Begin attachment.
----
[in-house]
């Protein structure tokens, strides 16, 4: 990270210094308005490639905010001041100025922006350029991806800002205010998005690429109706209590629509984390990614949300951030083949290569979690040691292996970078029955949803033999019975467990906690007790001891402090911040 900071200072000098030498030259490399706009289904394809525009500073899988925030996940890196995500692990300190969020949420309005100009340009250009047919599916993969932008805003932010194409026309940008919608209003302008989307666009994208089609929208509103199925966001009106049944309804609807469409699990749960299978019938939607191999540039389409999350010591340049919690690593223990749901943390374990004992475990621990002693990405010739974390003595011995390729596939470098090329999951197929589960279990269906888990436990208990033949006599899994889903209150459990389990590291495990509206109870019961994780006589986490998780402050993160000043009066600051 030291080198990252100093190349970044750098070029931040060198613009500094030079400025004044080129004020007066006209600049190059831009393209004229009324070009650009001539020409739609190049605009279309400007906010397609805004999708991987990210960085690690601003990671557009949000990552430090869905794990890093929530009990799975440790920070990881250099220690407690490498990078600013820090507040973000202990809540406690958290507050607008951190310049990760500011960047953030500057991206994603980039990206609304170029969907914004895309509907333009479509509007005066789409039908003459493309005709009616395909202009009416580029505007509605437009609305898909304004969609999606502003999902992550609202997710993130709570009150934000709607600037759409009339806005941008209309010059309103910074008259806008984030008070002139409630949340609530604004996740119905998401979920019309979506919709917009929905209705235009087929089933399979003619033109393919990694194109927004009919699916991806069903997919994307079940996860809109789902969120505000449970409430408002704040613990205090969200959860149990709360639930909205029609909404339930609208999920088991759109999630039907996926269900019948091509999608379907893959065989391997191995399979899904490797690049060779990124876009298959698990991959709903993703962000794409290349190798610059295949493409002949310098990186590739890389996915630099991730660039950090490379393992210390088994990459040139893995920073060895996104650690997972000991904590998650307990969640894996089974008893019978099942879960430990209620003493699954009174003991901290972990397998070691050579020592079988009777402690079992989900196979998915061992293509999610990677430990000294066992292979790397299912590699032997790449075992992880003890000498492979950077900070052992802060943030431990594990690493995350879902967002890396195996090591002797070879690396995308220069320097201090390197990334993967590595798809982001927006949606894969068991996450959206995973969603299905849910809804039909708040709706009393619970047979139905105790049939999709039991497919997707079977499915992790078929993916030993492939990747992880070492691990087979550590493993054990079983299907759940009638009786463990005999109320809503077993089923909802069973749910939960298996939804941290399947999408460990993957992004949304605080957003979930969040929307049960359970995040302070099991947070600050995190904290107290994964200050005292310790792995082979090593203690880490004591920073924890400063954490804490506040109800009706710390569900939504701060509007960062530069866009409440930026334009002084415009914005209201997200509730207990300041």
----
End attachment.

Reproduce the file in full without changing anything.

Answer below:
[in-house]
């Protein structure tokens, strides 16, 4: 990270210094308005490639905010001041100025922006350029991806800002205010998005690429109706209590629509984390990614949300951030083949290569979690040691292996970078029955949803033999019975467990906690007790001891402090911040 900071200072000098030498030259490399706009289904394809525009500073899988925030996940890196995500692990300190969020949420309005100009340009250009047919599916993969932008805003932010194409026309940008919608209003302008989307666009994208089609929208509103199925966001009106049944309804609807469409699990749960299978019938939607191999540039389409999350010591340049919690690593223990749901943390374990004992475990621990002693990405010739974390003595011995390729596939470098090329999951197929589960279990269906888990436990208990033949006599899994889903209150459990389990590291495990509206109870019961994780006589986490998780402050993160000043009066600051 030291080198990252100093190349970044750098070029931040060198613009500094030079400025004044080129004020007066006209600049190059831009393209004229009324070009650009001539020409739609190049605009279309400007906010397609805004999708991987990210960085690690601003990671557009949000990552430090869905794990890093929530009990799975440790920070990881250099220690407690490498990078600013820090507040973000202990809540406690958290507050607008951190310049990760500011960047953030500057991206994603980039990206609304170029969907914004895309509907333009479509509007005066789409039908003459493309005709009616395909202009009416580029505007509605437009609305898909304004969609999606502003999902992550609202997710993130709570009150934000709607600037759409009339806005941008209309010059309103910074008259806008984030008070002139409630949340609530604004996740119905998401979920019309979506919709917009929905209705235009087929089933399979003619033109393919990694194109927004009919699916991806069903997919994307079940996860809109789902969120505000449970409430408002704040613990205090969200959860149990709360639930909205029609909404339930609208999920088991759109999630039907996926269900019948091509999608379907893959065989391997191995399979899904490797690049060779990124876009298959698990991959709903993703962000794409290349190798610059295949493409002949310098990186590739890389996915630099991730660039950090490379393992210390088994990459040139893995920073060895996104650690997972000991904590998650307990969640894996089974008893019978099942879960430990209620003493699954009174003991901290972990397998070691050579020592079988009777402690079992989900196979998915061992293509999610990677430990000294066992292979790397299912590699032997790449075992992880003890000498492979950077900070052992802060943030431990594990690493995350879902967002890396195996090591002797070879690396995308220069320097201090390197990334993967590595798809982001927006949606894969068991996450959206995973969603299905849910809804039909708040709706009393619970047979139905105790049939999709039991497919997707079977499915992790078929993916030993492939990747992880070492691990087979550590493993054990079983299907759940009638009786463990005999109320809503077993089923909802069973749910939960298996939804941290399947999408460990993957992004949304605080957003979930969040929307049960359970995040302070099991947070600050995190904290107290994964200050005292310790792995082979090593203690880490004591920073924890400063954490804490506040109800009706710390569900939504701060509007960062530069866009409440930026334009002084415009914005209201997200509730207990300041």